Crack open a bottle of Lindemann wine, a bag of Smith’s Original Chips and cue up “You’re The Voice” by John Farnham.
Cumulus Media is now a little bit Australian, thanks to the completion of a conversion of unique stock warrants to common stock in the U.S. audio media company by a firm based in Melbourne, Victoria.
An 8-K filing made late Friday with the U.S. Securities and Exchange Commission by CFO Frank Lopez-Balboa confirms that Computershare Trust Company, N.A., has completed its post-bankruptcy warrant agreement seeking the FCC’s approval to allow the Australian financial services firm to acquire actual shares in Cumulus.
In May 2019, a reconstituted Cumulus Media sought the FCC’s approval to allow non-U.S. persons or entities to hold up to 100% of its voting stock and capital stock
generally in the future.
Roughly one month ago, the Commission said yes, granting a petition for declaratory ruling under Section 310(b)(4) of the Act, formally entered as MB Docket No. 19-143.
This put the wheels in motion for Computershare Trust Co. to execute the exchange, completed June 24. What transpired? Cumulus issued 1,723,253 shares of Class A common stock, and 686,315 shares of Class B common stock; the Class B stock is not publicly traded but are convertible on a share-for-share basis into Class A common stock.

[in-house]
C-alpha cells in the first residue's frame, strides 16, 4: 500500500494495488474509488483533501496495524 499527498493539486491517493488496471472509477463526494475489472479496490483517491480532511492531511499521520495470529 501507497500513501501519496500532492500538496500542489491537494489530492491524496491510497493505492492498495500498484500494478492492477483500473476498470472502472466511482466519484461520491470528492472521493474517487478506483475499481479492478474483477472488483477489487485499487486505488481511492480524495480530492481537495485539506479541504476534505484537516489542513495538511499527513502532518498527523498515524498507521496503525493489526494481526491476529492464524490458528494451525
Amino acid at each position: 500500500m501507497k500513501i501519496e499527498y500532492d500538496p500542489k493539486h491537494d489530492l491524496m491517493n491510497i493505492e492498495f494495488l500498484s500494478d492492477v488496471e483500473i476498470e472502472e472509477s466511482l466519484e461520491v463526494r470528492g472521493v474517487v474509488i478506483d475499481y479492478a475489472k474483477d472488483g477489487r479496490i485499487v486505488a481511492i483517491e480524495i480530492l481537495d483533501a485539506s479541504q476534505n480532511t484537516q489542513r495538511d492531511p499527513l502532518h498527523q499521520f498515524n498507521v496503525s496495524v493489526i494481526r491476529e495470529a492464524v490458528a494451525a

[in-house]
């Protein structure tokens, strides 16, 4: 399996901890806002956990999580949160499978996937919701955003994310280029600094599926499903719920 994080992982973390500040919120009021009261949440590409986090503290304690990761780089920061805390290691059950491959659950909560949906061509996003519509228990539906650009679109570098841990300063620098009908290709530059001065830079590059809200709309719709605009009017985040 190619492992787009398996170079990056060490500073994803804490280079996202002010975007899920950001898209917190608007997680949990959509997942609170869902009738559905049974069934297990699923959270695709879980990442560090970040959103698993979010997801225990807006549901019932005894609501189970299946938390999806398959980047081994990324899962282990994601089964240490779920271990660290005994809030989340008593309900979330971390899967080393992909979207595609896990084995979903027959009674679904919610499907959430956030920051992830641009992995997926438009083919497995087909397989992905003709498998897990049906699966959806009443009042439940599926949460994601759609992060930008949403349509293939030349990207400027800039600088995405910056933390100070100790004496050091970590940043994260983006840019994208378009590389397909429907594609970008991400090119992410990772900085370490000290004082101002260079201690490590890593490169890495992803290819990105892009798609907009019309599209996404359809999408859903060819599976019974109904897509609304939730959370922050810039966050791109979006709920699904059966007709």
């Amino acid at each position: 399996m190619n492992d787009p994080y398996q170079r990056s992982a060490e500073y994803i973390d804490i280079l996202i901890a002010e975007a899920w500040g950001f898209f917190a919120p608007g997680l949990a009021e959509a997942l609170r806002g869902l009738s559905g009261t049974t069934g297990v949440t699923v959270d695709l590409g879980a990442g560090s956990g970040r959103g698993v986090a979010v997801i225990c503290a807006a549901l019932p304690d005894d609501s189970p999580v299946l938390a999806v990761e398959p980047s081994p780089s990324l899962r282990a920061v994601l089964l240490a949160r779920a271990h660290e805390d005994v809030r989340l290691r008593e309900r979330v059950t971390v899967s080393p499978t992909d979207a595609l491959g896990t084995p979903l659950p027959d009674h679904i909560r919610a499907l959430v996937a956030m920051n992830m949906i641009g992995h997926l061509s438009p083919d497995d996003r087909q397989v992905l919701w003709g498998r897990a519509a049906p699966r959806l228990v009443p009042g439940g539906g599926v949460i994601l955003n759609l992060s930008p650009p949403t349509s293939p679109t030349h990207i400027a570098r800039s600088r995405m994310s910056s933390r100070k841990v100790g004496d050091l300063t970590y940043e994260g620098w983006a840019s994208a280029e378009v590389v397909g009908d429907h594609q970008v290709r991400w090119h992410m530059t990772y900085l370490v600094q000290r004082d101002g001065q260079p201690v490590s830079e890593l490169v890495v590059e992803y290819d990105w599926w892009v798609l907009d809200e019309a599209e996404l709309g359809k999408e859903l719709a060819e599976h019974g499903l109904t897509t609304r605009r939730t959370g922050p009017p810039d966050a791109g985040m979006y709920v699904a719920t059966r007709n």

Following the stock issuance, Cumulus on June 25 counted 17,712,430 shares of Class A common stock and 2,574,600 shares of Class B common stock, and 22,154 Series 1 warrants authorized to be issued.
Cumulus’ petition was unopposed, and Audio Division Chief Al Shuldiner believes granting the request is in the public interest. Further, Shuldiner believes the capability of achieving 100% foreign ownership will allow Cumulus “to be in a stronger financial condition post-bankruptcy and provide the company greater flexibility to access foreign investment capital, thereby allowing Cumulus to better compete with other media companies, enhance its programming, and better serve the public interest, facilitate foreign investment in the U.S. broadcast radio market and potentially encourage reciprocal investment opportunities for U.S. companies in foreign markets.”